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‘Tis the Season of Not-So-Happy Returns
Can you feel it? I can. Always will. Haunts me.
The sound of the returns, like an ominous storm in retrograde, unsold inventory backing in on you from retailers everywhere, reducing holiday sales results. All part of the cruel retail game.
I used to fear this time of year when I worked in the book industry and later the packaged goods’ software industry, because large retailers stand between the producers and the purchasers, so you cannot truly know what actually sold to an end-user until well into March. Many of those “sold” gifts are returned by the recipient as well, only adding to the inventory turmoil. Some companies have an inventory system that makes use of magnetic labels to help them number their stock, but unfortunately not everyone has something like this in place.
For those that haven’t, sales commissions and bonuses need to be paid, yet they do not know what actually sold through. Annual results need to be reported, pay raises given or not, plans completed.
The book industry is among the worst in this regard, employing an antiquated business model that hurts everyone along the way. Retailers are pushed to load up for the holidays, early sales estimates look promising so reprints are ordered and shipped. After the holiday blitz, when the invoice comes due in February, the publisher’s sales and accounting teams suddenly catch wind of the impending invoice reductions for returns.
Turns out sell-through was not that great, 35% of the product is coming back from retail. The finance team reserved for a 20% returns rate. The publisher moves urgently to declare the book out-of-print to stem further returns, forcing the bookseller to mark down and dispose of remaining inventory instead of taking a credit on their invoice. Which further delays their payment and possibly propels them out of business as they decide whether to pay the tax man or the publisher.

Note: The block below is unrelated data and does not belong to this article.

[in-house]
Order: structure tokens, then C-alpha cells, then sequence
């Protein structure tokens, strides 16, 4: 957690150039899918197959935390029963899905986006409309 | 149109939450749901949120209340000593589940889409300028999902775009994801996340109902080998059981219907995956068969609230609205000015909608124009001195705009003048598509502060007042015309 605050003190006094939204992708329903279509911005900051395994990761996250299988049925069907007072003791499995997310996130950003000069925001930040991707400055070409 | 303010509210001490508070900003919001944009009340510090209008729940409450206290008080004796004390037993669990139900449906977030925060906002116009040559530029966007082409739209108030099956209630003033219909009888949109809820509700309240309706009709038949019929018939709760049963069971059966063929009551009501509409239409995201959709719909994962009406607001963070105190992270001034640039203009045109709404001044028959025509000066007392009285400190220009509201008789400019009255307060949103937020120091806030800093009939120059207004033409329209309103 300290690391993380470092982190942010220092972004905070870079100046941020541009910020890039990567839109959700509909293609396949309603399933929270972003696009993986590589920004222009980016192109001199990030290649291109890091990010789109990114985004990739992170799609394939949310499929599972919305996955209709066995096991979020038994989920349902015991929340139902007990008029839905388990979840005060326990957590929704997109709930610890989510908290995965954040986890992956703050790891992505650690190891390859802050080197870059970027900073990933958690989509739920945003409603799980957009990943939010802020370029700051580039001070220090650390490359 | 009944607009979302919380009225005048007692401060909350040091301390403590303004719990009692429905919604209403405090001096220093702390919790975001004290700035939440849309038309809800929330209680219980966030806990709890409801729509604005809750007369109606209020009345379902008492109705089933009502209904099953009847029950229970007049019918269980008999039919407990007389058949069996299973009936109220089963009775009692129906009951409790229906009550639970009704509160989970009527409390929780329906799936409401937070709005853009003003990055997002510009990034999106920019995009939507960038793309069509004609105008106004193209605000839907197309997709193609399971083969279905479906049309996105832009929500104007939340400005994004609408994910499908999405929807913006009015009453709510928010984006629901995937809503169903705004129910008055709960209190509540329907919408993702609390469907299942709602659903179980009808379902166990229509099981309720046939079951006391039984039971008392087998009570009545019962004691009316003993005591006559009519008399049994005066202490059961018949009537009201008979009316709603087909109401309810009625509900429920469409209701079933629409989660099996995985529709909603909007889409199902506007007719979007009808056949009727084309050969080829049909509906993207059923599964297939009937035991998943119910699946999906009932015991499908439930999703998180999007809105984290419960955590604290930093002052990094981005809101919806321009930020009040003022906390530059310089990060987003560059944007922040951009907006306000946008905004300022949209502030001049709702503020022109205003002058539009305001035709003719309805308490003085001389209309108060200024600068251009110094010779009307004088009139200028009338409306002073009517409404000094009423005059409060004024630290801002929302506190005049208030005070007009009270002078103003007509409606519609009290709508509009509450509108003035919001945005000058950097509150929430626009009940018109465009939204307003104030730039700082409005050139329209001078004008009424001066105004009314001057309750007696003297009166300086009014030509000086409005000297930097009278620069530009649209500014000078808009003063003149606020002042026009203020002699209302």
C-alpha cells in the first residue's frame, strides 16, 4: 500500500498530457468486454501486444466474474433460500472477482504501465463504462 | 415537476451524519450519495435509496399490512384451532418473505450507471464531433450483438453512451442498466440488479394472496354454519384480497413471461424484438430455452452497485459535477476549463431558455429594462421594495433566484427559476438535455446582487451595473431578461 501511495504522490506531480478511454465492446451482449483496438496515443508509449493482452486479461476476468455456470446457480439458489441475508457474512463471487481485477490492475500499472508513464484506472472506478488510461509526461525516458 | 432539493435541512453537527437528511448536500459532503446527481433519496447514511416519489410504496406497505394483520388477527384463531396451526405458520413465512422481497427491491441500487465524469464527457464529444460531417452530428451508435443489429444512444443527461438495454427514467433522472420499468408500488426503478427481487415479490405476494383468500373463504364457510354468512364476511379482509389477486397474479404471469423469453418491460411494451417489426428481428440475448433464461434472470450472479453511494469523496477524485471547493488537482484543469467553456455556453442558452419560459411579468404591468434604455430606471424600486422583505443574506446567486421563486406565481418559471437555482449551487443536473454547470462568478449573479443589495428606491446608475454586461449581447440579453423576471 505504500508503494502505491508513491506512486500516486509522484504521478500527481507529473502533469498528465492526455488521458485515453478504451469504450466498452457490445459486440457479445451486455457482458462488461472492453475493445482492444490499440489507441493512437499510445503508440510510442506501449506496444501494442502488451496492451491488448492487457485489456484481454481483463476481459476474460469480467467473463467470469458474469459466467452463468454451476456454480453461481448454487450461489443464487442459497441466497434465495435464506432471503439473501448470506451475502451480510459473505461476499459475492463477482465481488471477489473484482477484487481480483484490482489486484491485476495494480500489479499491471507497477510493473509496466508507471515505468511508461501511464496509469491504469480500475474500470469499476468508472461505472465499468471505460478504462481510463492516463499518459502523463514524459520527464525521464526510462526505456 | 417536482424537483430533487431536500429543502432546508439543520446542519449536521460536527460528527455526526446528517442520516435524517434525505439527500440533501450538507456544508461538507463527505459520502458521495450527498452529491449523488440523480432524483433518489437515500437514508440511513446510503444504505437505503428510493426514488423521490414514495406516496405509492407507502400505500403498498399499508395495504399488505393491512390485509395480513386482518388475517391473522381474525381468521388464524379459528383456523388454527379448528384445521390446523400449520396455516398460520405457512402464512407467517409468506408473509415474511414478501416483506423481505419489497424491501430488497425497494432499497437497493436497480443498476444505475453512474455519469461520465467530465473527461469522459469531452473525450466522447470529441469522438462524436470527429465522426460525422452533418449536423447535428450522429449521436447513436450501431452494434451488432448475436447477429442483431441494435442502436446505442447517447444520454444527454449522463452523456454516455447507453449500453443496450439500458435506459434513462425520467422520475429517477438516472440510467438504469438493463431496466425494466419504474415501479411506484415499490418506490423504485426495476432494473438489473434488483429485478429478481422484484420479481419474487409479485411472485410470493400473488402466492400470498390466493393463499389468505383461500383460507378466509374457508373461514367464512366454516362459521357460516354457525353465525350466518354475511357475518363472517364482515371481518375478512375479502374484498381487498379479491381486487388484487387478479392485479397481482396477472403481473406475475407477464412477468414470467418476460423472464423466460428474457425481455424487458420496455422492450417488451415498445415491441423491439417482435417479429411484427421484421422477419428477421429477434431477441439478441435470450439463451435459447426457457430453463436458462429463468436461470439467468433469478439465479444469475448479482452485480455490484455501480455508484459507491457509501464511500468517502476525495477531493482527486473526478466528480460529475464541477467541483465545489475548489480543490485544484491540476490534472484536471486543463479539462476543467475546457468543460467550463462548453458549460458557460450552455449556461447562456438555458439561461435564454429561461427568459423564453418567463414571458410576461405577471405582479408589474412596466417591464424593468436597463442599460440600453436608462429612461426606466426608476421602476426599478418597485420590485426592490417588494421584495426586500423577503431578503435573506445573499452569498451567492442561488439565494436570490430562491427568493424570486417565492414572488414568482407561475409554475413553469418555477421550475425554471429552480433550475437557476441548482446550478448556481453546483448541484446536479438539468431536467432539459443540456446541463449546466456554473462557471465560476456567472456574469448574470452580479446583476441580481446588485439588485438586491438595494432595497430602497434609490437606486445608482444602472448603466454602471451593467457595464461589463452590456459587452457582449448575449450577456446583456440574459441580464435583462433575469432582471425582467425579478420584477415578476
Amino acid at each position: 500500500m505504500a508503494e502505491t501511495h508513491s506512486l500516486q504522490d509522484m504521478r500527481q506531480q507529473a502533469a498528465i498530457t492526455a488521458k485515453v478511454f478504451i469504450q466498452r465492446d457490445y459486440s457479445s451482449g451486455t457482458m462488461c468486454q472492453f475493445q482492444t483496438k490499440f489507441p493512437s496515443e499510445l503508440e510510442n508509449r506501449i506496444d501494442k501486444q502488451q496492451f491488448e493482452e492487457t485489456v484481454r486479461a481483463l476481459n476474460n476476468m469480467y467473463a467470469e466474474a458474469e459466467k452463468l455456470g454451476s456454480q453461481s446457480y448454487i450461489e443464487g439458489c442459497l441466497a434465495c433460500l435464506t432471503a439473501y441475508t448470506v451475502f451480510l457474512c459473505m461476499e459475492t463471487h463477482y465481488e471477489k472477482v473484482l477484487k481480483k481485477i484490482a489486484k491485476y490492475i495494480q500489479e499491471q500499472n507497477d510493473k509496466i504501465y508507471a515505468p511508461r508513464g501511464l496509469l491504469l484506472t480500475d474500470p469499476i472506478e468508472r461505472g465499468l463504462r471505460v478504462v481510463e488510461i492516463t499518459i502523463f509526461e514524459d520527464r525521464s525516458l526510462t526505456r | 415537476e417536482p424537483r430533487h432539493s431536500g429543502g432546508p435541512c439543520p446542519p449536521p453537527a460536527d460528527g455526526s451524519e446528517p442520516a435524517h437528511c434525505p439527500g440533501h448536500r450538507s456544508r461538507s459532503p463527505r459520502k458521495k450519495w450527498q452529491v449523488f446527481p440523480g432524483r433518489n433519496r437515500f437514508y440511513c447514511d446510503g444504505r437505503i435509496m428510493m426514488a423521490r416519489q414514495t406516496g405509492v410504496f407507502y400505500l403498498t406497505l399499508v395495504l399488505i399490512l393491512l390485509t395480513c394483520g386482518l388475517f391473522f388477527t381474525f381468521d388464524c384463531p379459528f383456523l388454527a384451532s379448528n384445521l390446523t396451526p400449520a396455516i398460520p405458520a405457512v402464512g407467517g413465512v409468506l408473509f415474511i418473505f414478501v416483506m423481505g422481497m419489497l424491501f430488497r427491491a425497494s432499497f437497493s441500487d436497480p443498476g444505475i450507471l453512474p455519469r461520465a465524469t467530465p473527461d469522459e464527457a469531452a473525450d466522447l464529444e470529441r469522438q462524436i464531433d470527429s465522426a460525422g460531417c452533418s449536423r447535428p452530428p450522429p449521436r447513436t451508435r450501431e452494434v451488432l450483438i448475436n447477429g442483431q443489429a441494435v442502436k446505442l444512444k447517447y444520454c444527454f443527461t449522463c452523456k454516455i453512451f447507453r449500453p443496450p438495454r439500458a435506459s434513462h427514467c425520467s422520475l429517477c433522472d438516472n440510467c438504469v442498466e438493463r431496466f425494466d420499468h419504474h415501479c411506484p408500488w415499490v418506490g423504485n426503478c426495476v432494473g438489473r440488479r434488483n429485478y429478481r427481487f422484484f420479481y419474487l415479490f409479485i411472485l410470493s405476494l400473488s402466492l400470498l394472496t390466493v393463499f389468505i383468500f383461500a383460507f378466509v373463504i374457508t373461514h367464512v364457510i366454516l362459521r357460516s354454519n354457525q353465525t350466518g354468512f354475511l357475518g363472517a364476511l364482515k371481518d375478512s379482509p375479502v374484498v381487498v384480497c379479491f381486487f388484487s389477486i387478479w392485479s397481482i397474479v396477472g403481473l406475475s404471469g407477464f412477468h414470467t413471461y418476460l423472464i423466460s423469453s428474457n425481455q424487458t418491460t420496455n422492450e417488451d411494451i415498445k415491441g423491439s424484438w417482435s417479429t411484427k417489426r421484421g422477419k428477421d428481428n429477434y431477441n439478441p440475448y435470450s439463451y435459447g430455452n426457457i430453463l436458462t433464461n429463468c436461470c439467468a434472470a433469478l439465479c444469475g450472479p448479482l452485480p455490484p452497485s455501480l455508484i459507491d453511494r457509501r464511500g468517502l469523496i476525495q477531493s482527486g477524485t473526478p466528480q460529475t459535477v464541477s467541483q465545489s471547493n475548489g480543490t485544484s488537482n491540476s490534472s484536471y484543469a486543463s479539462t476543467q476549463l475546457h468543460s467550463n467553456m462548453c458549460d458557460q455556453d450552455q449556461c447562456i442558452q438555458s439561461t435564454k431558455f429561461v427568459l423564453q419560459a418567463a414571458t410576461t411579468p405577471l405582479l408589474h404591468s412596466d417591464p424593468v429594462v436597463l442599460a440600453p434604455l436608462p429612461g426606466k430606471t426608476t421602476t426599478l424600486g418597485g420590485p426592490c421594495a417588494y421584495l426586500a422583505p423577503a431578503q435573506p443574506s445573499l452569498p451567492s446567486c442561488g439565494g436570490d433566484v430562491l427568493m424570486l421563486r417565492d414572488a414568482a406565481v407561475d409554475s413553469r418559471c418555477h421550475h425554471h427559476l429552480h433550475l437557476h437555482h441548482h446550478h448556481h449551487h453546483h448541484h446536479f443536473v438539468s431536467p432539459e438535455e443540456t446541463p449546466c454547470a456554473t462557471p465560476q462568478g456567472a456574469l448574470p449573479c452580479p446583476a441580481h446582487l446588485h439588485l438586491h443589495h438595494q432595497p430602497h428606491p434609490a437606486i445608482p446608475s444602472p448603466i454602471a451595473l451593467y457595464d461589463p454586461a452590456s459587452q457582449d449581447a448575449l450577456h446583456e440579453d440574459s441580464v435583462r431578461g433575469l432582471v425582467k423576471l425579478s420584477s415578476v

The authors are out of luck. Their book’s life was cut prematurely short. A fast and furious game of roulette with no winners.
The software industry was smart enough to sell their goods on consignment starting in the late 1990s, a trend driven by large retailers Staples and Best Buy looking to reduce all the reverse-flow returns chaos. The cost in the stores to pull product from shelves, in the warehouses, in the accounting departments — just staggering. Packaged goods’ software publishers resisted at first but then discovered it was a major improvement. The retailer stocked more inventory without the ownership risk. They worked through their inventory instead of returning it for credit. Eventually when a new version came out, they destroyed the old one in-field as instructed. Similar to the fates of magazines and mass market paperbacks.
The consumer products hardware industry (e.g., cameras, phones, tablets, GPS, etc.) is the worst: you cannot reliably estimate true sell-through nor would you destroy in field, so you load up the channels for the holidays with a full line of price points and models, and then grind your teeth this time of year when the returns start showing up back in the warehouse. The unopened products need to be received, go through QA again, be re-flashed with the latest firmware updates, loaded with the latest software, and stuck back in a new box on a warehouse shelf waiting for hopeful “future marching orders.”
This returns nightmare is one of the main reasons I believe so strongly in digital goods and why they can and should cost the end-user less. Streamed content. Ebooks, photos, movies, and music. They don’t come back and create nightmarish churn. This is another of the revolutionary advancements that the digital world brings to our otherwise antiquated physical goods and retail business models, which continue to be in decline in part due to these inventory inefficiencies.
And it is not just brick-and-mortar retailers. Amazon surely is one of the newest sources of bi-polar anxiety for product producers, as they reorder feverishly after Black Friday causing producer elation, run their Holiday Daily Deals, only to reach mid-January and realize the demand was not what their algorithms projected, resulting in sudden producer depression syndrome (SPDS). Back comes the product, which given Amazon’s impact on most businesses can amount to 40% of all the producer’s product available in the field. Ouch.
So for those of you living through this returns season, you have my deepest sympathies. It is a cruel game and depending on what the real sell-thru looks like after all the counting is finally complete, jobs may be lost or gained.